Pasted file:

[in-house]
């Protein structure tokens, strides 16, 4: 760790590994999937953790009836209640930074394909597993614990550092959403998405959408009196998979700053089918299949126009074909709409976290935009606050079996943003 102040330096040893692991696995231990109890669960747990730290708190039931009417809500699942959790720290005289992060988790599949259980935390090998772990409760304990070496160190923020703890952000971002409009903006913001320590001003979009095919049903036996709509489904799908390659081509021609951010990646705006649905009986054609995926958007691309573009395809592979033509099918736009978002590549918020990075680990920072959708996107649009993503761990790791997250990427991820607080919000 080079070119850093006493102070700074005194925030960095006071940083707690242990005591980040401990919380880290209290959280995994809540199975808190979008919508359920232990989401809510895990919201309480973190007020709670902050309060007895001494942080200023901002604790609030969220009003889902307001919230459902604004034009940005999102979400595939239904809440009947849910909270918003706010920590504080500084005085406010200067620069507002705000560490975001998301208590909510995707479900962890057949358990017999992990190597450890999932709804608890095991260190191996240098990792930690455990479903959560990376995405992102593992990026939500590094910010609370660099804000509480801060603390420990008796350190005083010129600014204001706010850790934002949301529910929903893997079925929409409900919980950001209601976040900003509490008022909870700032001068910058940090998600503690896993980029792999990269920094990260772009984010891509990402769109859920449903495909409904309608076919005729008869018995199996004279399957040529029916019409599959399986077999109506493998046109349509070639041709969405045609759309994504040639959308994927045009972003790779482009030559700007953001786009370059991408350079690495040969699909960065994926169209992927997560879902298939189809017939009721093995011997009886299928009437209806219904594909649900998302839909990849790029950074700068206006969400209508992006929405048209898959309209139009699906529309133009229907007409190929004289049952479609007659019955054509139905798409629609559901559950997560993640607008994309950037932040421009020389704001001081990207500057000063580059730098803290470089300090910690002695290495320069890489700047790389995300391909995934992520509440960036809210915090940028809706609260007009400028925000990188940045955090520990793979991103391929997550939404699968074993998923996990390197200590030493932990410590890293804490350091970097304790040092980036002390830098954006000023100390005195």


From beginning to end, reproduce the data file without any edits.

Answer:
[in-house]
């Protein structure tokens, strides 16, 4: 760790590994999937953790009836209640930074394909597993614990550092959403998405959408009196998979700053089918299949126009074909709409976290935009606050079996943003 102040330096040893692991696995231990109890669960747990730290708190039931009417809500699942959790720290005289992060988790599949259980935390090998772990409760304990070496160190923020703890952000971002409009903006913001320590001003979009095919049903036996709509489904799908390659081509021609951010990646705006649905009986054609995926958007691309573009395809592979033509099918736009978002590549918020990075680990920072959708996107649009993503761990790791997250990427991820607080919000 080079070119850093006493102070700074005194925030960095006071940083707690242990005591980040401990919380880290209290959280995994809540199975808190979008919508359920232990989401809510895990919201309480973190007020709670902050309060007895001494942080200023901002604790609030969220009003889902307001919230459902604004034009940005999102979400595939239904809440009947849910909270918003706010920590504080500084005085406010200067620069507002705000560490975001998301208590909510995707479900962890057949358990017999992990190597450890999932709804608890095991260190191996240098990792930690455990479903959560990376995405992102593992990026939500590094910010609370660099804000509480801060603390420990008796350190005083010129600014204001706010850790934002949301529910929903893997079925929409409900919980950001209601976040900003509490008022909870700032001068910058940090998600503690896993980029792999990269920094990260772009984010891509990402769109859920449903495909409904309608076919005729008869018995199996004279399957040529029916019409599959399986077999109506493998046109349509070639041709969405045609759309994504040639959308994927045009972003790779482009030559700007953001786009370059991408350079690495040969699909960065994926169209992927997560879902298939189809017939009721093995011997009886299928009437209806219904594909649900998302839909990849790029950074700068206006969400209508992006929405048209898959309209139009699906529309133009229907007409190929004289049952479609007659019955054509139905798409629609559901559950997560993640607008994309950037932040421009020389704001001081990207500057000063580059730098803290470089300090910690002695290495320069890489700047790389995300391909995934992520509440960036809210915090940028809706609260007009400028925000990188940045955090520990793979991103391929997550939404699968074993998923996990390197200590030493932990410590890293804490350091970097304790040092980036002390830098954006000023100390005195």